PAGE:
When will Shaq Thompson retire? He has a guess. For now, he's happy, healthy with Panthers.

Alex Zietlow, The Charlotte Observer on

Published in Football

It wasn’t all that long ago when Shaq Thompson found himself in the Carolina Panthers’ locker room without much reason to smile — weighed down by a boot on his right foot, unable to help carry his team as it limped to a 2-15 season.


His smile’s back.

You could see it on the field during the Panthers’ mandatory minicamp, when his newly minted inside linebacker teammate Josey Jewell took a red zone interception to the house with Thompson and a few other teammates sprinting and screaming behind him. You could see it at the post-practice lectern, where Thompson told reporters he has so many reasons to be happy. The reasons flowed like water running down a hill. He got married in February. His kids are healthy. His trucking business called Run Logistics, which he started earlier this year, is off the ground.

“I still got a job, you know what I mean?” the fast-talking NFL veteran said Wednesday, punctuating his gratuity list with a laugh. “So everything’s good.”

Everything’s so good, in fact, that retirement isn’t at the forefront of the veteran’s mind. When asked on Wednesday, Thompson, 30, offered a guess on how many more years he has in his NFL life — and yes, the guess was accompanied with a smile.

“How many more years?” Thompson said. “I think I got about five in me. Spent four behind (Panthers legends) TD (Thomas Davis) and Luke (Kuechly). Broke my leg last year, so that added an extra year. That’s five right there.”

Five more years, of course, start now.

The 2024 season, Thompson’s 10th in the league, is an important one for the veteran who’s entering the final year of his contract. The linebacker took a substantial pay cut last offseason to stay in Carolina — he’ll be making $1.21 million in base salary plus $1.10 million in per-game bonuses this year — and is now playing for a new head coach in Dave Canales and a new face of the front office in Dan Morgan.

But the reasons for optimism don’t just stop at his off-field pursuits. Thompson is now fully comfortable in the 3-4 scheme defensive coordinator Ejiro Evero orchestrated with aplomb last year, he said — the one that saw Frankie Luvu flourish and the pass-defense dominate even as personnel atrophied and the offense stalled.

But most importantly — he’s healthy.

Thompson said he had two significant surgeries before the Panthers’ on-field offseason program began. The first came during the throes of the 2023 year, less than 24 hours after Thompson had his ankle crushed and was subsequently carted off the Bank of America Stadium turf in a Monday night game against the New Orleans Saints in Week 2. He was immediately deemed out for the year. The second surgery was this past offseason, a long-overdue operation mending a groin injury he sustained in 2020, Thompson said.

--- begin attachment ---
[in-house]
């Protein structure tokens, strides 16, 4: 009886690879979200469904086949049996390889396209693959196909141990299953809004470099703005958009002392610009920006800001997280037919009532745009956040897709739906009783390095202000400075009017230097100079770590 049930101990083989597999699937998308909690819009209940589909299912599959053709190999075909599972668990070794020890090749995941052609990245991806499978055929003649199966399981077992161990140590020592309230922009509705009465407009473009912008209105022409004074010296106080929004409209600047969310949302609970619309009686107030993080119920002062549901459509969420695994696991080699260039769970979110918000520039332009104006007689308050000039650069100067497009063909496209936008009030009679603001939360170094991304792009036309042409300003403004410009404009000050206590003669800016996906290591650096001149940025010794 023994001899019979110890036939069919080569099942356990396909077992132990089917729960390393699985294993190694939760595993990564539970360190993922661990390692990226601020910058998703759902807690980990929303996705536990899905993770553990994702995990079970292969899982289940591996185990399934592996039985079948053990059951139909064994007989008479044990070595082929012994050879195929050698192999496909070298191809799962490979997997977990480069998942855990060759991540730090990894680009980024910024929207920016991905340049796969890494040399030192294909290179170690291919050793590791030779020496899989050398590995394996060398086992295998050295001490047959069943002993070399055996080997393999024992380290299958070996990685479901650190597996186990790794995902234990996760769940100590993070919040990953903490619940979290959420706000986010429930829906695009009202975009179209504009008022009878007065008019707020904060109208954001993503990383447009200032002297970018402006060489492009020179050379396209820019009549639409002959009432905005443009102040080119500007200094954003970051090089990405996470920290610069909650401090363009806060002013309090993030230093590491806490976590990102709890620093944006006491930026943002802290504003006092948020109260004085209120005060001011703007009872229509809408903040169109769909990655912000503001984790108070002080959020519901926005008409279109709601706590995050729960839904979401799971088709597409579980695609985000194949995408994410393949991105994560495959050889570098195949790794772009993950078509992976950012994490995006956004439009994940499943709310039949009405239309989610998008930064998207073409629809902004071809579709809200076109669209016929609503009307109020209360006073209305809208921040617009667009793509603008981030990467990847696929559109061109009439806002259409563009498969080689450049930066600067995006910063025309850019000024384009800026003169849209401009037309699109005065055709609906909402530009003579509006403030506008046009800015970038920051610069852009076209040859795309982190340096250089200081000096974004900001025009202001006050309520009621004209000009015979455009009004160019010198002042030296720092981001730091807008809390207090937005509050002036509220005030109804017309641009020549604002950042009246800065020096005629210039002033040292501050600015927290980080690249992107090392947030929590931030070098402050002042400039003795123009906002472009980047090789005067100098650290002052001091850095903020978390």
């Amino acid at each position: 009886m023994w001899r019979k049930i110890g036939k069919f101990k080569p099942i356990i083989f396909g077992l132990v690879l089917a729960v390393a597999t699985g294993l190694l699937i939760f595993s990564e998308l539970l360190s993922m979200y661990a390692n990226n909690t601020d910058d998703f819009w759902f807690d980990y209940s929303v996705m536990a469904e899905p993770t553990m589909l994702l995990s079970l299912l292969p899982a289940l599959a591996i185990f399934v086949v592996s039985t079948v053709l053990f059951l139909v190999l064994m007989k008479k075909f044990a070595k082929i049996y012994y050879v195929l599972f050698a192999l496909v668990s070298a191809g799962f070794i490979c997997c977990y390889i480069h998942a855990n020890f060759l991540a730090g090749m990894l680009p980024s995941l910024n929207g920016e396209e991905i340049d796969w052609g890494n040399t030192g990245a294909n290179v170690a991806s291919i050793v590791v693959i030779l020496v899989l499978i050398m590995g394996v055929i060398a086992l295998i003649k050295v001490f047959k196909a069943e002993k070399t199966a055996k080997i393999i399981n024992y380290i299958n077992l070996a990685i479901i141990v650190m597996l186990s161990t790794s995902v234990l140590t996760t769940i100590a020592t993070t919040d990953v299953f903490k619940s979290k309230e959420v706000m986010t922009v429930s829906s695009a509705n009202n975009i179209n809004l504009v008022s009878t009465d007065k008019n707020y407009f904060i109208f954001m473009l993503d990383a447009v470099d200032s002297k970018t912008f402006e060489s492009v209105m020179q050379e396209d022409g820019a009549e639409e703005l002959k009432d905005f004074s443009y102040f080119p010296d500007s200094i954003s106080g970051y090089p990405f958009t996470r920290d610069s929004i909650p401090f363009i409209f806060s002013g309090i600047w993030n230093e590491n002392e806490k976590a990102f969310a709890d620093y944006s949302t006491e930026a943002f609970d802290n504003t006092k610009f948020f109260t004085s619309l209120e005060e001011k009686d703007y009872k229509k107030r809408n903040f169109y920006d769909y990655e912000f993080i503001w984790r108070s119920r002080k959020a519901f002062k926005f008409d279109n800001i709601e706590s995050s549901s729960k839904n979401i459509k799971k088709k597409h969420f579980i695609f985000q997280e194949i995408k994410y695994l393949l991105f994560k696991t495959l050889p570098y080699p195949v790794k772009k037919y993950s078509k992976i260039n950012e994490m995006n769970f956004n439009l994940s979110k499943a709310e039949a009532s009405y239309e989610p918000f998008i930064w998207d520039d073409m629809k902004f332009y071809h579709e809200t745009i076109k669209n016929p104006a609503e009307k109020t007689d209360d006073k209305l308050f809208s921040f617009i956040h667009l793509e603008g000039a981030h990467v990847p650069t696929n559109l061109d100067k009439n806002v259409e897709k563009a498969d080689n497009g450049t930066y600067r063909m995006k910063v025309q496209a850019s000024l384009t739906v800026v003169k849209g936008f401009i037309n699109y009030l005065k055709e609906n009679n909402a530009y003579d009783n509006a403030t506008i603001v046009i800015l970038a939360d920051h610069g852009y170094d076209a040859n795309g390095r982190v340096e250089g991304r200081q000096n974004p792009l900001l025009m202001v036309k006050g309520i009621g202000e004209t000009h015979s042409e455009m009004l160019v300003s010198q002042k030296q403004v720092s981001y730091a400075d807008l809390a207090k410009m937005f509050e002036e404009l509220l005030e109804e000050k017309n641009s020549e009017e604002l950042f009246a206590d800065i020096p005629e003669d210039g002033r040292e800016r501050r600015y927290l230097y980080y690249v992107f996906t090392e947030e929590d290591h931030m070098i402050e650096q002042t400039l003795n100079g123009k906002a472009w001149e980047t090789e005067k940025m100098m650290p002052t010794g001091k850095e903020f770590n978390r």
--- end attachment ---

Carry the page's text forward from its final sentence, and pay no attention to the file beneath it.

Getting his confidence back in his body — particularly rebuilding his lower body on the right side — was an early challenge this offseason, he said.

“The hardest thing to get back was to build that confidence,” he said. “You lose a lot of strength, a lot of ability on your right side, and you gotta compensate. So my body’s been compensating over these years, and so it’s finally back healthy, so I’m trying to get back and learn how to function the right way.

“The biggest thing probably was confidence that I was lacking early on. But shoot, it’s back now.”

Thompson updated reporters on a bunch of other topics last week. He said the defense “came together really fast” — even with the additions of Jadeveon Clowney and various others who have experience playing with Evero at other stops — and that he still keeps in touch with the leaders of last year’s defense who’ve since left. He emphasized that turning the opposing offense over this year — one of the few blemishes on a great defensive season — is a “must” this year.

He spoke highly of Jewell, saying he’s “completely different” than Luvu but someone who he feels like he’s been playing with for years. He’s teaching the new rookie linebackers drafted in April — Trevin Wallace (third round) and Michael Barrett (seventh) — like Thomas Davis and Luke Kuechly once taught him: “There’s no position that’s going to outwork the linebackers.”

But mostly, in this good-vibes-spring-eternal part of the year, Thompson is remembering all the reasons he has to smile.

“I’m just trying to give the people what they want,” Thompson said, laughing, when someone pointed out his surprising ebullience. He then turned sincere. “But I mean, going into 10 years, I want to leave y’all with a good impression, whether I’m here or not here, you know what I mean?”

The Panthers certainly do.

So does Thompson himself — whose quest for five more years begins now.


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